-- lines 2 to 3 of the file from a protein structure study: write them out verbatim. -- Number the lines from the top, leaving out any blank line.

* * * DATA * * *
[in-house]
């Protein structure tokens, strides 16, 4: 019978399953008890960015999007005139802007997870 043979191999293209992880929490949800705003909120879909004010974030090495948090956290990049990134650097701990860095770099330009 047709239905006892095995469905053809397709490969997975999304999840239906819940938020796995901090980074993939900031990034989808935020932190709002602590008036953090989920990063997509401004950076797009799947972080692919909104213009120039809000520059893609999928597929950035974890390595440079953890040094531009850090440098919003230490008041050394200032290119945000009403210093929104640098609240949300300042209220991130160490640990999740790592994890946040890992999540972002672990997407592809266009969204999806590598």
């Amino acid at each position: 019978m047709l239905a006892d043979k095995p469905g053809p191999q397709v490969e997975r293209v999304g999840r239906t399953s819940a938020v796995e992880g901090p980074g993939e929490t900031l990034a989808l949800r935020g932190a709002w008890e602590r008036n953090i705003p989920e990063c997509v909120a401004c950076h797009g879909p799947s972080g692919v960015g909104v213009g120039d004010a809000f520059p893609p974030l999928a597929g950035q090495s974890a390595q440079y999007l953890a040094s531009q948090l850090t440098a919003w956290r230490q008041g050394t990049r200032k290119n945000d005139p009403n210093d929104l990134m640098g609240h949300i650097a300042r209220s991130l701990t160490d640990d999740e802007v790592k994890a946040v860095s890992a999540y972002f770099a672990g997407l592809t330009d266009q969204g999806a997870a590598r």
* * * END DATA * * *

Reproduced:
């Protein structure tokens, strides 16, 4: 019978399953008890960015999007005139802007997870 043979191999293209992880929490949800705003909120879909004010974030090495948090956290990049990134650097701990860095770099330009 047709239905006892095995469905053809397709490969997975999304999840239906819940938020796995901090980074993939900031990034989808935020932190709002602590008036953090989920990063997509401004950076797009799947972080692919909104213009120039809000520059893609999928597929950035974890390595440079953890040094531009850090440098919003230490008041050394200032290119945000009403210093929104640098609240949300300042209220991130160490640990999740790592994890946040890992999540972002672990997407592809266009969204999806590598």
């Amino acid at each position: 019978m047709l239905a006892d043979k095995p469905g053809p191999q397709v490969e997975r293209v999304g999840r239906t399953s819940a938020v796995e992880g901090p980074g993939e929490t900031l990034a989808l949800r935020g932190a709002w008890e602590r008036n953090i705003p989920e990063c997509v909120a401004c950076h797009g879909p799947s972080g692919v960015g909104v213009g120039d004010a809000f520059p893609p974030l999928a597929g950035q090495s974890a390595q440079y999007l953890a040094s531009q948090l850090t440098a919003w956290r230490q008041g050394t990049r200032k290119n945000d005139p009403n210093d929104l990134m640098g609240h949300i650097a300042r209220s991130l701990t160490d640990d999740e802007v790592k994890a946040v860095s890992a999540y972002f770099a672990g997407l592809t330009d266009q969204g999806a997870a590598r």